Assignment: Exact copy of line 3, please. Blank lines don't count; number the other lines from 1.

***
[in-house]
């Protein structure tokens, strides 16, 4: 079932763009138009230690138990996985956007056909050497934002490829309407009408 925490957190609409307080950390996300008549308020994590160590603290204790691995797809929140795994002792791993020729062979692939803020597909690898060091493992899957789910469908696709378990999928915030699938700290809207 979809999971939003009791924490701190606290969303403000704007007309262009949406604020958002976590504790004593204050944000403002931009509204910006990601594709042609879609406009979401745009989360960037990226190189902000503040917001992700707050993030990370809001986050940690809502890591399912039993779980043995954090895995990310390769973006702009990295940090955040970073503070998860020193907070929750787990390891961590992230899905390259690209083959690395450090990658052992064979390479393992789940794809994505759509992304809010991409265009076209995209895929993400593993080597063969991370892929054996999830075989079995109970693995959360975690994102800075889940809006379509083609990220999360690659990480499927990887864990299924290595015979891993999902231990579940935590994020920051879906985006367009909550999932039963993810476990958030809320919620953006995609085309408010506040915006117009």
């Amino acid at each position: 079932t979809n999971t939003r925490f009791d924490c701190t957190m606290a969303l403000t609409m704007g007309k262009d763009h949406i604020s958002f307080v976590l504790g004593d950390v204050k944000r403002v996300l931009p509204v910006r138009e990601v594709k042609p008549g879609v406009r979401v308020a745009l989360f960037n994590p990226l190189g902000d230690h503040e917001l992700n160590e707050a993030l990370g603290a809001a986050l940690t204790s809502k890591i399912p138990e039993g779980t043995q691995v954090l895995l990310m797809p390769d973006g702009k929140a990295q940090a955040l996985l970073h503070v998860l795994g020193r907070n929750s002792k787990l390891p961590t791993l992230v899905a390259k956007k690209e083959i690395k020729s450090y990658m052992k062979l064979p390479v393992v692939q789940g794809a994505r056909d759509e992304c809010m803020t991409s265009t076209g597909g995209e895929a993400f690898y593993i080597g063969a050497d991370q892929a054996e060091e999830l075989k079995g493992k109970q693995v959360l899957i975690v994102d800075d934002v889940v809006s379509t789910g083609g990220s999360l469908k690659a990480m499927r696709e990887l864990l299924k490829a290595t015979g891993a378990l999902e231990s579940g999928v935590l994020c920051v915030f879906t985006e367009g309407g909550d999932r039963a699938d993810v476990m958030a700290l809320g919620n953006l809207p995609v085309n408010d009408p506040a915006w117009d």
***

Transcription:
């Amino acid at each position: 079932t979809n999971t939003r925490f009791d924490c701190t957190m606290a969303l403000t609409m704007g007309k262009d763009h949406i604020s958002f307080v976590l504790g004593d950390v204050k944000r403002v996300l931009p509204v910006r138009e990601v594709k042609p008549g879609v406009r979401v308020a745009l989360f960037n994590p990226l190189g902000d230690h503040e917001l992700n160590e707050a993030l990370g603290a809001a986050l940690t204790s809502k890591i399912p138990e039993g779980t043995q691995v954090l895995l990310m797809p390769d973006g702009k929140a990295q940090a955040l996985l970073h503070v998860l795994g020193r907070n929750s002792k787990l390891p961590t791993l992230v899905a390259k956007k690209e083959i690395k020729s450090y990658m052992k062979l064979p390479v393992v692939q789940g794809a994505r056909d759509e992304c809010m803020t991409s265009t076209g597909g995209e895929a993400f690898y593993i080597g063969a050497d991370q892929a054996e060091e999830l075989k079995g493992k109970q693995v959360l899957i975690v994102d800075d934002v889940v809006s379509t789910g083609g990220s999360l469908k690659a990480m499927r696709e990887l864990l299924k490829a290595t015979g891993a378990l999902e231990s579940g999928v935590l994020c920051v915030f879906t985006e367009g309407g909550d999932r039963a699938d993810v476990m958030a700290l809320g919620n953006l809207p995609v085309n408010d009408p506040a915006w117009d």